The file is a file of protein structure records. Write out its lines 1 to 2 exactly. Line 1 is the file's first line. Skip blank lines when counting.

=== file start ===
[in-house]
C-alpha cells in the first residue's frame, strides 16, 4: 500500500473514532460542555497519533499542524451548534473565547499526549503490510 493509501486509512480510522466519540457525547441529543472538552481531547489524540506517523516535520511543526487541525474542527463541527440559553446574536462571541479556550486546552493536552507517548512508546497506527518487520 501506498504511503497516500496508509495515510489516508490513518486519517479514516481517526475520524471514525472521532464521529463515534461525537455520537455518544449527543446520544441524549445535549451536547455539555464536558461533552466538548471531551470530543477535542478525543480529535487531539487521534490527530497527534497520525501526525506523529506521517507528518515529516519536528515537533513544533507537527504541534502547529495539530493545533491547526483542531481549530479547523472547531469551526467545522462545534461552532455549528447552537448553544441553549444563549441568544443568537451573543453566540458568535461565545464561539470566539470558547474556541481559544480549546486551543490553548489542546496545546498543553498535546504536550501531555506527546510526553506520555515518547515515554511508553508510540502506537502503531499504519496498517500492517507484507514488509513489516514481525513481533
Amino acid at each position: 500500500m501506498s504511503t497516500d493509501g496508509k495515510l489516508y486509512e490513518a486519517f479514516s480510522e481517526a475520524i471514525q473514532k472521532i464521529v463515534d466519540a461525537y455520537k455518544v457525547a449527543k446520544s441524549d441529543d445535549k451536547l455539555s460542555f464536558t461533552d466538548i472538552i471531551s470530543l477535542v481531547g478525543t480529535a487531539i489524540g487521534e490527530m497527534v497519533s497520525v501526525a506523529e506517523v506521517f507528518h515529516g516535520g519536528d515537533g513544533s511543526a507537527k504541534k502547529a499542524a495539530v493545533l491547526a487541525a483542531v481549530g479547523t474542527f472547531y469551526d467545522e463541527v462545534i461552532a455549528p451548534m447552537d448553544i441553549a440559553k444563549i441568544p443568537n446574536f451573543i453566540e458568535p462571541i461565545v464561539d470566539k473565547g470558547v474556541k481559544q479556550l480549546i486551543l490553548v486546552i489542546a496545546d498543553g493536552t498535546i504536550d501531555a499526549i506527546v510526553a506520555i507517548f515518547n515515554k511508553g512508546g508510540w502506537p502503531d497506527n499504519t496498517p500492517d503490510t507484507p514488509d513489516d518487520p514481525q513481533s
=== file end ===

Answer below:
[in-house]
C-alpha cells in the first residue's frame, strides 16, 4: 500500500473514532460542555497519533499542524451548534473565547499526549503490510 493509501486509512480510522466519540457525547441529543472538552481531547489524540506517523516535520511543526487541525474542527463541527440559553446574536462571541479556550486546552493536552507517548512508546497506527518487520 501506498504511503497516500496508509495515510489516508490513518486519517479514516481517526475520524471514525472521532464521529463515534461525537455520537455518544449527543446520544441524549445535549451536547455539555464536558461533552466538548471531551470530543477535542478525543480529535487531539487521534490527530497527534497520525501526525506523529506521517507528518515529516519536528515537533513544533507537527504541534502547529495539530493545533491547526483542531481549530479547523472547531469551526467545522462545534461552532455549528447552537448553544441553549444563549441568544443568537451573543453566540458568535461565545464561539470566539470558547474556541481559544480549546486551543490553548489542546496545546498543553498535546504536550501531555506527546510526553506520555515518547515515554511508553508510540502506537502503531499504519496498517500492517507484507514488509513489516514481525513481533